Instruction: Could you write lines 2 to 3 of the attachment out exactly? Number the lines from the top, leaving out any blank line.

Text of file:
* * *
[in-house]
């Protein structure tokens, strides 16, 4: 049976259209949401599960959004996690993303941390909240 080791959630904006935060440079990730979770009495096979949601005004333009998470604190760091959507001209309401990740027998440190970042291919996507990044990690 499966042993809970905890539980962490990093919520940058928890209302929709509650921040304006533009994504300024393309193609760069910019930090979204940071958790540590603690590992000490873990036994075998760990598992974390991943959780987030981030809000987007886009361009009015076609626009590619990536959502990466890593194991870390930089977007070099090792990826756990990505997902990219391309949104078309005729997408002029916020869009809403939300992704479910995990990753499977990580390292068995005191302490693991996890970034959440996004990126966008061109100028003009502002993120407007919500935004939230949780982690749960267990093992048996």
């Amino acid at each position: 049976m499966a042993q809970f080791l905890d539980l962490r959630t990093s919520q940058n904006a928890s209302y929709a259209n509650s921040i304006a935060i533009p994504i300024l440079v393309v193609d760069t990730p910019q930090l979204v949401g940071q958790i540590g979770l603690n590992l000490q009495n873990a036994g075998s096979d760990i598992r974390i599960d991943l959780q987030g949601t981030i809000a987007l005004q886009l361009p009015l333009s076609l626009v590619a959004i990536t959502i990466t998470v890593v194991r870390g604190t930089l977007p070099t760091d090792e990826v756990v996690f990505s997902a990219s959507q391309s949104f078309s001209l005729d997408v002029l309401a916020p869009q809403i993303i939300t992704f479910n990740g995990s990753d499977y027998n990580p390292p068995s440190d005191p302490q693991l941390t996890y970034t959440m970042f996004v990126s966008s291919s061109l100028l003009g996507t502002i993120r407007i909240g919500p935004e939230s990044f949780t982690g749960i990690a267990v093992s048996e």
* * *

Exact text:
């Protein structure tokens, strides 16, 4: 049976259209949401599960959004996690993303941390909240 080791959630904006935060440079990730979770009495096979949601005004333009998470604190760091959507001209309401990740027998440190970042291919996507990044990690 499966042993809970905890539980962490990093919520940058928890209302929709509650921040304006533009994504300024393309193609760069910019930090979204940071958790540590603690590992000490873990036994075998760990598992974390991943959780987030981030809000987007886009361009009015076609626009590619990536959502990466890593194991870390930089977007070099090792990826756990990505997902990219391309949104078309005729997408002029916020869009809403939300992704479910995990990753499977990580390292068995005191302490693991996890970034959440996004990126966008061109100028003009502002993120407007919500935004939230949780982690749960267990093992048996």
């Amino acid at each position: 049976m499966a042993q809970f080791l905890d539980l962490r959630t990093s919520q940058n904006a928890s209302y929709a259209n509650s921040i304006a935060i533009p994504i300024l440079v393309v193609d760069t990730p910019q930090l979204v949401g940071q958790i540590g979770l603690n590992l000490q009495n873990a036994g075998s096979d760990i598992r974390i599960d991943l959780q987030g949601t981030i809000a987007l005004q886009l361009p009015l333009s076609l626009v590619a959004i990536t959502i990466t998470v890593v194991r870390g604190t930089l977007p070099t760091d090792e990826v756990v996690f990505s997902a990219s959507q391309s949104f078309s001209l005729d997408v002029l309401a916020p869009q809403i993303i939300t992704f479910n990740g995990s990753d499977y027998n990580p390292p068995s440190d005191p302490q693991l941390t996890y970034t959440m970042f996004v990126s966008s291919s061109l100028l003009g996507t502002i993120r407007i909240g919500p935004e939230s990044f949780t982690g749960i990690a267990v093992s048996e």